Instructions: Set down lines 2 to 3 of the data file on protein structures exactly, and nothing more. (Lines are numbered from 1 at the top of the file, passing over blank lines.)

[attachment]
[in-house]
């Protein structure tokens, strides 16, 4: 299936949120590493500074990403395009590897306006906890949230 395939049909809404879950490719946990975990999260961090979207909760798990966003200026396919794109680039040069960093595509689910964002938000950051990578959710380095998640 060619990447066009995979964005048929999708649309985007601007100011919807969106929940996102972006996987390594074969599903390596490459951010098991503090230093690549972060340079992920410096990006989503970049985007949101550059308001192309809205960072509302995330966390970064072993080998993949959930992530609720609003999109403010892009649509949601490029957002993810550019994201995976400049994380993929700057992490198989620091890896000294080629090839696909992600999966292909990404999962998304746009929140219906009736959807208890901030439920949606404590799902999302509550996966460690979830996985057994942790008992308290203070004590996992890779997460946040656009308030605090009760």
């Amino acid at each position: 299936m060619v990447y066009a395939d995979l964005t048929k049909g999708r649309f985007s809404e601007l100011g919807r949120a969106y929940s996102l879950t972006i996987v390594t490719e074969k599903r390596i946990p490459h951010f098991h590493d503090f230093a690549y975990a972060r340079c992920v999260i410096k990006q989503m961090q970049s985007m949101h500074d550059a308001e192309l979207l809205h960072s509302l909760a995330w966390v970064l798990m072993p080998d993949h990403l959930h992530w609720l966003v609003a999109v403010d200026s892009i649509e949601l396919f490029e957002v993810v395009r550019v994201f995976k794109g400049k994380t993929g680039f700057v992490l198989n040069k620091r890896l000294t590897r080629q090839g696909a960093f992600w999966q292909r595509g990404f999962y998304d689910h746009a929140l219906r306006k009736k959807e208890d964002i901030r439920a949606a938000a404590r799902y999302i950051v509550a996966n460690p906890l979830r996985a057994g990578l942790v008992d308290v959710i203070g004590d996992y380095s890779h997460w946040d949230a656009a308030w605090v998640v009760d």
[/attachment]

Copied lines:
């Protein structure tokens, strides 16, 4: 299936949120590493500074990403395009590897306006906890949230 395939049909809404879950490719946990975990999260961090979207909760798990966003200026396919794109680039040069960093595509689910964002938000950051990578959710380095998640 060619990447066009995979964005048929999708649309985007601007100011919807969106929940996102972006996987390594074969599903390596490459951010098991503090230093690549972060340079992920410096990006989503970049985007949101550059308001192309809205960072509302995330966390970064072993080998993949959930992530609720609003999109403010892009649509949601490029957002993810550019994201995976400049994380993929700057992490198989620091890896000294080629090839696909992600999966292909990404999962998304746009929140219906009736959807208890901030439920949606404590799902999302509550996966460690979830996985057994942790008992308290203070004590996992890779997460946040656009308030605090009760």
């Amino acid at each position: 299936m060619v990447y066009a395939d995979l964005t048929k049909g999708r649309f985007s809404e601007l100011g919807r949120a969106y929940s996102l879950t972006i996987v390594t490719e074969k599903r390596i946990p490459h951010f098991h590493d503090f230093a690549y975990a972060r340079c992920v999260i410096k990006q989503m961090q970049s985007m949101h500074d550059a308001e192309l979207l809205h960072s509302l909760a995330w966390v970064l798990m072993p080998d993949h990403l959930h992530w609720l966003v609003a999109v403010d200026s892009i649509e949601l396919f490029e957002v993810v395009r550019v994201f995976k794109g400049k994380t993929g680039f700057v992490l198989n040069k620091r890896l000294t590897r080629q090839g696909a960093f992600w999966q292909r595509g990404f999962y998304d689910h746009a929140l219906r306006k009736k959807e208890d964002i901030r439920a949606a938000a404590r799902y999302i950051v509550a996966n460690p906890l979830r996985a057994g990578l942790v008992d308290v959710i203070g004590d996992y380095s890779h997460w946040d949230a656009a308030w605090v998640v009760d």